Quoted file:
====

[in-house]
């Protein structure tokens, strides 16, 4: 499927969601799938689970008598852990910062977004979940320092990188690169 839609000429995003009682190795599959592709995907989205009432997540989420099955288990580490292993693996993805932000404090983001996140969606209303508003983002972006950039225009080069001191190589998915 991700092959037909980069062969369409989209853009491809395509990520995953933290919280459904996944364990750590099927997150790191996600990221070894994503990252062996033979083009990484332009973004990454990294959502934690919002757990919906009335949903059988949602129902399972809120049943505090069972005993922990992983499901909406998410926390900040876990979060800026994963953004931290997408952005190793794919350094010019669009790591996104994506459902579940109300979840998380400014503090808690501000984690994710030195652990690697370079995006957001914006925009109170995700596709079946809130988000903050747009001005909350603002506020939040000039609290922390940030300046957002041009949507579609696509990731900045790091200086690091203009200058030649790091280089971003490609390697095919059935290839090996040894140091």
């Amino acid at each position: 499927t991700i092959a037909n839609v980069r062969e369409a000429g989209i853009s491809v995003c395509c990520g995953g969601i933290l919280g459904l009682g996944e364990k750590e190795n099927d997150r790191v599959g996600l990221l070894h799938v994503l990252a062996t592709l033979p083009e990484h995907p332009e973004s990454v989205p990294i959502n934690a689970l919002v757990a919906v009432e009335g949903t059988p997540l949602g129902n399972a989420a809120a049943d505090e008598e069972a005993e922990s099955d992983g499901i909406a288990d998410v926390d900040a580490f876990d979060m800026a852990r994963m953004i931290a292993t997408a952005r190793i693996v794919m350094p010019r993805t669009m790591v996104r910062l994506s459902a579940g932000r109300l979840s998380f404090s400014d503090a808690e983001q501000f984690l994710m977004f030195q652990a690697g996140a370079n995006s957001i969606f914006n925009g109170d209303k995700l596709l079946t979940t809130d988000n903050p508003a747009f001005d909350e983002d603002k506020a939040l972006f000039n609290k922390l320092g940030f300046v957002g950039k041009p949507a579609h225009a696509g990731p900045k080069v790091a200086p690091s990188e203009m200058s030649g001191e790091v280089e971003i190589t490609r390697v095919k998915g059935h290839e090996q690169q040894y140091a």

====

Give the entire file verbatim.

[in-house]
């Protein structure tokens, strides 16, 4: 499927969601799938689970008598852990910062977004979940320092990188690169 839609000429995003009682190795599959592709995907989205009432997540989420099955288990580490292993693996993805932000404090983001996140969606209303508003983002972006950039225009080069001191190589998915 991700092959037909980069062969369409989209853009491809395509990520995953933290919280459904996944364990750590099927997150790191996600990221070894994503990252062996033979083009990484332009973004990454990294959502934690919002757990919906009335949903059988949602129902399972809120049943505090069972005993922990992983499901909406998410926390900040876990979060800026994963953004931290997408952005190793794919350094010019669009790591996104994506459902579940109300979840998380400014503090808690501000984690994710030195652990690697370079995006957001914006925009109170995700596709079946809130988000903050747009001005909350603002506020939040000039609290922390940030300046957002041009949507579609696509990731900045790091200086690091203009200058030649790091280089971003490609390697095919059935290839090996040894140091």
């Amino acid at each position: 499927t991700i092959a037909n839609v980069r062969e369409a000429g989209i853009s491809v995003c395509c990520g995953g969601i933290l919280g459904l009682g996944e364990k750590e190795n099927d997150r790191v599959g996600l990221l070894h799938v994503l990252a062996t592709l033979p083009e990484h995907p332009e973004s990454v989205p990294i959502n934690a689970l919002v757990a919906v009432e009335g949903t059988p997540l949602g129902n399972a989420a809120a049943d505090e008598e069972a005993e922990s099955d992983g499901i909406a288990d998410v926390d900040a580490f876990d979060m800026a852990r994963m953004i931290a292993t997408a952005r190793i693996v794919m350094p010019r993805t669009m790591v996104r910062l994506s459902a579940g932000r109300l979840s998380f404090s400014d503090a808690e983001q501000f984690l994710m977004f030195q652990a690697g996140a370079n995006s957001i969606f914006n925009g109170d209303k995700l596709l079946t979940t809130d988000n903050p508003a747009f001005d909350e983002d603002k506020a939040l972006f000039n609290k922390l320092g940030f300046v957002g950039k041009p949507a579609h225009a696509g990731p900045k080069v790091a200086p690091s990188e203009m200058s030649g001191e790091v280089e971003i190589t490609r390697v095919k998915g059935h290839e090996q690169q040894y140091a």